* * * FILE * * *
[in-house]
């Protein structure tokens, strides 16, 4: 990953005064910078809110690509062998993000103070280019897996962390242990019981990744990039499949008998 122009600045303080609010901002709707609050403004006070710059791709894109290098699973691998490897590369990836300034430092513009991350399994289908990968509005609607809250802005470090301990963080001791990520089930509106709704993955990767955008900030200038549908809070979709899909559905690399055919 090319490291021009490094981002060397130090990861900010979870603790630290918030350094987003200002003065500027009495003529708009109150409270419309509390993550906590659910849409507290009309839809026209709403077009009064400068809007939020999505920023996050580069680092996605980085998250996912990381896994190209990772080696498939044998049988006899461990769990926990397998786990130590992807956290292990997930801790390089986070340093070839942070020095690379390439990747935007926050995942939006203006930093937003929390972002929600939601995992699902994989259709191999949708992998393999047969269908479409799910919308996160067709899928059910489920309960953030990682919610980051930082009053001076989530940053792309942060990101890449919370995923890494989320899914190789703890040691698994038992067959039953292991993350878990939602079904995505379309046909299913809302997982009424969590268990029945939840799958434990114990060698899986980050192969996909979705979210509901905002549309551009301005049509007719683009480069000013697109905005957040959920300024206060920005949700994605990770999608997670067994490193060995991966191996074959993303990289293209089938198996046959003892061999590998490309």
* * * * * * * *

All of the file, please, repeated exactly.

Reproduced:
[in-house]
């Protein structure tokens, strides 16, 4: 990953005064910078809110690509062998993000103070280019897996962390242990019981990744990039499949008998 122009600045303080609010901002709707609050403004006070710059791709894109290098699973691998490897590369990836300034430092513009991350399994289908990968509005609607809250802005470090301990963080001791990520089930509106709704993955990767955008900030200038549908809070979709899909559905690399055919 090319490291021009490094981002060397130090990861900010979870603790630290918030350094987003200002003065500027009495003529708009109150409270419309509390993550906590659910849409507290009309839809026209709403077009009064400068809007939020999505920023996050580069680092996605980085998250996912990381896994190209990772080696498939044998049988006899461990769990926990397998786990130590992807956290292990997930801790390089986070340093070839942070020095690379390439990747935007926050995942939006203006930093937003929390972002929600939601995992699902994989259709191999949708992998393999047969269908479409799910919308996160067709899928059910489920309960953030990682919610980051930082009053001076989530940053792309942060990101890449919370995923890494989320899914190789703890040691698994038992067959039953292991993350878990939602079904995505379309046909299913809302997982009424969590268990029945939840799958434990114990060698899986980050192969996909979705979210509901905002549309551009301005049509007719683009480069000013697109905005957040959920300024206060920005949700994605990770999608997670067994490193060995991966191996074959993303990289293209089938198996046959003892061999590998490309």